To Carter’s credit, Scully showed some real insecurity and emotional vulnerability in this episode; and it was a breath of fresh air compared with years and years of her constantly being “fine,” no matter what the situation. The first instance was when she actually asked Mulder if he thought of her as old, following the aforementioned “dried up” conversation with Judy. To Duchovny’s credit, Mulder’s reaction was a beautiful display reassurance, complete with a gaze that reflected nothing but love and respect in response to his partner’s serious, if completely ridiculous, fear.
Even with the outdated ageism involved in a whole conversation about a beautiful, vibrant woman possibly being too old to be desirable and lines like, “you’ve still got some scoot in your boot,” the scene managed to be golden. Why Scully needed Mulder to scoot his boot out of the room afterwards, though, is another piece of damaging evidence in the biggest X-File of them all.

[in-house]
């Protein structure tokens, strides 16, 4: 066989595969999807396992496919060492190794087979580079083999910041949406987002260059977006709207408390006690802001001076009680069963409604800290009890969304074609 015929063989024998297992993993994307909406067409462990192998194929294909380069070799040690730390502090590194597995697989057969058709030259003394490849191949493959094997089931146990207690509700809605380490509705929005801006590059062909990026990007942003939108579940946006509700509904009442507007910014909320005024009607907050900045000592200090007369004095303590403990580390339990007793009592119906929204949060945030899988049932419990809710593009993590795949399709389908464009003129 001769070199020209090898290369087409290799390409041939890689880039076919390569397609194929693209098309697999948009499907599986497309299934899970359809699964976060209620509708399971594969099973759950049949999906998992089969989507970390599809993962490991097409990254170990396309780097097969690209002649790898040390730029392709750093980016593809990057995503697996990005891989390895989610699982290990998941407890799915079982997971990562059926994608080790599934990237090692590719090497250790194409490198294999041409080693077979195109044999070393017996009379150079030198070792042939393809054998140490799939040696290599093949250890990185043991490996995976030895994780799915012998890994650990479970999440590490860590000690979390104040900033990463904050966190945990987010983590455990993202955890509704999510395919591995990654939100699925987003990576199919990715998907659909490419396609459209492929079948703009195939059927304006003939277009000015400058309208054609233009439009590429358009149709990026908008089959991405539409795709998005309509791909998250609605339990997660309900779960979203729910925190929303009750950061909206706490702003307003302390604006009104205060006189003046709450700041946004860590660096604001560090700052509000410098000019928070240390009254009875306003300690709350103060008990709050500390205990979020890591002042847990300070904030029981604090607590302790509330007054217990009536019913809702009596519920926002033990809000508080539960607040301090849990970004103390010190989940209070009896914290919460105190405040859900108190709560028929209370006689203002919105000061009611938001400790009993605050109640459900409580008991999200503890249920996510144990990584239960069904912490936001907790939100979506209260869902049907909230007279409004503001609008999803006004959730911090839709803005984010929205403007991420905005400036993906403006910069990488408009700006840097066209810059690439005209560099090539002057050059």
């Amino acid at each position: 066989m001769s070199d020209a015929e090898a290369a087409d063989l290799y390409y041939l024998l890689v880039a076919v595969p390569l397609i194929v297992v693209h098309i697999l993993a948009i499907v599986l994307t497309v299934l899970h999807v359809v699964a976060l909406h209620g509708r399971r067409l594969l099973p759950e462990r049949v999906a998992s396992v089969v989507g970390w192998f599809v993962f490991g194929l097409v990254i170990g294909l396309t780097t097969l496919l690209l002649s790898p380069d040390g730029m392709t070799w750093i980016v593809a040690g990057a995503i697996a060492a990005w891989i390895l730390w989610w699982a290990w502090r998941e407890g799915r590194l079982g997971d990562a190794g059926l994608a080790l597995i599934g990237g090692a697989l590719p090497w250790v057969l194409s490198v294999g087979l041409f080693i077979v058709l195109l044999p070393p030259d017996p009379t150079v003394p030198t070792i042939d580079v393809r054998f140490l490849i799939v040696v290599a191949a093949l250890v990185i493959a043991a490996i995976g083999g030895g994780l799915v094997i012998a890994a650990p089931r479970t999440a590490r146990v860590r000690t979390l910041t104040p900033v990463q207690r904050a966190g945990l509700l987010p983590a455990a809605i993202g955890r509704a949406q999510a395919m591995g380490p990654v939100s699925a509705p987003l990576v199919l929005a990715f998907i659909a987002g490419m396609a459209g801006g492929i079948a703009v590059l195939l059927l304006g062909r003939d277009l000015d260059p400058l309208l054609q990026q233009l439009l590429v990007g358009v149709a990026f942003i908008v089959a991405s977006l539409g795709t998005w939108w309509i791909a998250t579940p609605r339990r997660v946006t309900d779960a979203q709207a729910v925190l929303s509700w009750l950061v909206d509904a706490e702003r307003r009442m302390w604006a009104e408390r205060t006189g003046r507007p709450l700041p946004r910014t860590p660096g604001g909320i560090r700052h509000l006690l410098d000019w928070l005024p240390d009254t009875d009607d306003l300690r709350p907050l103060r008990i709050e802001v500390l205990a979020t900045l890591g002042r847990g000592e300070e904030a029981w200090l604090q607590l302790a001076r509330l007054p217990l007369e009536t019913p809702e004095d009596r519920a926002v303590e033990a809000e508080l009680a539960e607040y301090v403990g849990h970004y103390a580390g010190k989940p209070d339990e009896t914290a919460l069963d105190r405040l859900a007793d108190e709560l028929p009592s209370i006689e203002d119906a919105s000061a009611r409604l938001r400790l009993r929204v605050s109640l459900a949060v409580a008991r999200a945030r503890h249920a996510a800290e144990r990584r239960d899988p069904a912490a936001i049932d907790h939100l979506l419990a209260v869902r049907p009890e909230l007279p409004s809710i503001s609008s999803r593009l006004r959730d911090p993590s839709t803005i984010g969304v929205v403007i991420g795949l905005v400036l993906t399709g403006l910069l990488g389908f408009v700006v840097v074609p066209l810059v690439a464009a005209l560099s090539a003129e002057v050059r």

Later, when Scully wandered over to Mulder’s side of the suite and asked him to hold her, it seemed as if THE X-FILES’ viewers were finally in for the payoff they’ve deserved for decades. But here’s where “Plus One” took ambiguity to an absurd level: The characters actually discussed whether or not they’d be spending time together since “sooner or later,” they’d be faced with retirement. To recap, Mulder and Scully shared a home in THE X-FILES: I WANT TO BELIEVE. They were, quite obviously, back to sharing that home in “This.” Why, then, would they need to still work together in order to see each other? And why, in the name of God, did the whole, “what if you meet someone” conversation need to enter the pillow talk in “Plus One,” like, at all?
Then, there was the gut-punching element to the conversation, namely, the question of whether or not Scully would ever want to have more children. Forget the fact that she had to give up her first miracle baby “to keep him safe.” What Carter really wanted his loyal audience to take away from this scene, while Mulder had Scully snuggled up against him after being asked to hold her, was that she didn’t have any candidates for her potential children’s father. To quote Scully herself, “sure. Fine. Whatever.”
Oh, and let’s not get started on Mulder’s “woman of science” comment, given what is now, apparently, known about William. Because, again, the background here isn’t pretty.